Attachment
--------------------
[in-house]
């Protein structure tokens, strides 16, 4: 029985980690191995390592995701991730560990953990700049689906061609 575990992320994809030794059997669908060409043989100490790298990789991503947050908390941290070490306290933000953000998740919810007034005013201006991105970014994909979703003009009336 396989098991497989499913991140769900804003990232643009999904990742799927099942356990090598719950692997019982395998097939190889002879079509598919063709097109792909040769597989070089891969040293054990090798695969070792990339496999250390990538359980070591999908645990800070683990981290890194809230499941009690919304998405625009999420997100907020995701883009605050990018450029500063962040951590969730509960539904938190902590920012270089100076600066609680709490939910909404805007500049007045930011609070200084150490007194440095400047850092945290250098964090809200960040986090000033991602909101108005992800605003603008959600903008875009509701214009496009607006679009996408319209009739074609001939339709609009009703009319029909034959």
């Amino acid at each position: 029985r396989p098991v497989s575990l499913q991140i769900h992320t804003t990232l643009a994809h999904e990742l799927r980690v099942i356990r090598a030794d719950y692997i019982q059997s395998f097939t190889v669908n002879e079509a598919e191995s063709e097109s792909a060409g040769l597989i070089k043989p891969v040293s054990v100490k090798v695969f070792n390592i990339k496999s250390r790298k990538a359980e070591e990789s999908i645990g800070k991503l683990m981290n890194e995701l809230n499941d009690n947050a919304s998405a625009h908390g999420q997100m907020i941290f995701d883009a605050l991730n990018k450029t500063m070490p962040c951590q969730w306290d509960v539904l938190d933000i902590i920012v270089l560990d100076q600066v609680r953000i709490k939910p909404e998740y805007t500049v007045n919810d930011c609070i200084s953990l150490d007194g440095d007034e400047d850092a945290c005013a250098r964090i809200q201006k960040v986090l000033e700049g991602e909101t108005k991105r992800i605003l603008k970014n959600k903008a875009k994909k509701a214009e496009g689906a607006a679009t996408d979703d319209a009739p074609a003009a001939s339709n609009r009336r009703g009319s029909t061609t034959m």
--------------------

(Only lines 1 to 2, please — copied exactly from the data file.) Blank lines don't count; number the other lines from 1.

[in-house]
């Protein structure tokens, strides 16, 4: 029985980690191995390592995701991730560990953990700049689906061609 575990992320994809030794059997669908060409043989100490790298990789991503947050908390941290070490306290933000953000998740919810007034005013201006991105970014994909979703003009009336 396989098991497989499913991140769900804003990232643009999904990742799927099942356990090598719950692997019982395998097939190889002879079509598919063709097109792909040769597989070089891969040293054990090798695969070792990339496999250390990538359980070591999908645990800070683990981290890194809230499941009690919304998405625009999420997100907020995701883009605050990018450029500063962040951590969730509960539904938190902590920012270089100076600066609680709490939910909404805007500049007045930011609070200084150490007194440095400047850092945290250098964090809200960040986090000033991602909101108005992800605003603008959600903008875009509701214009496009607006679009996408319209009739074609001939339709609009009703009319029909034959």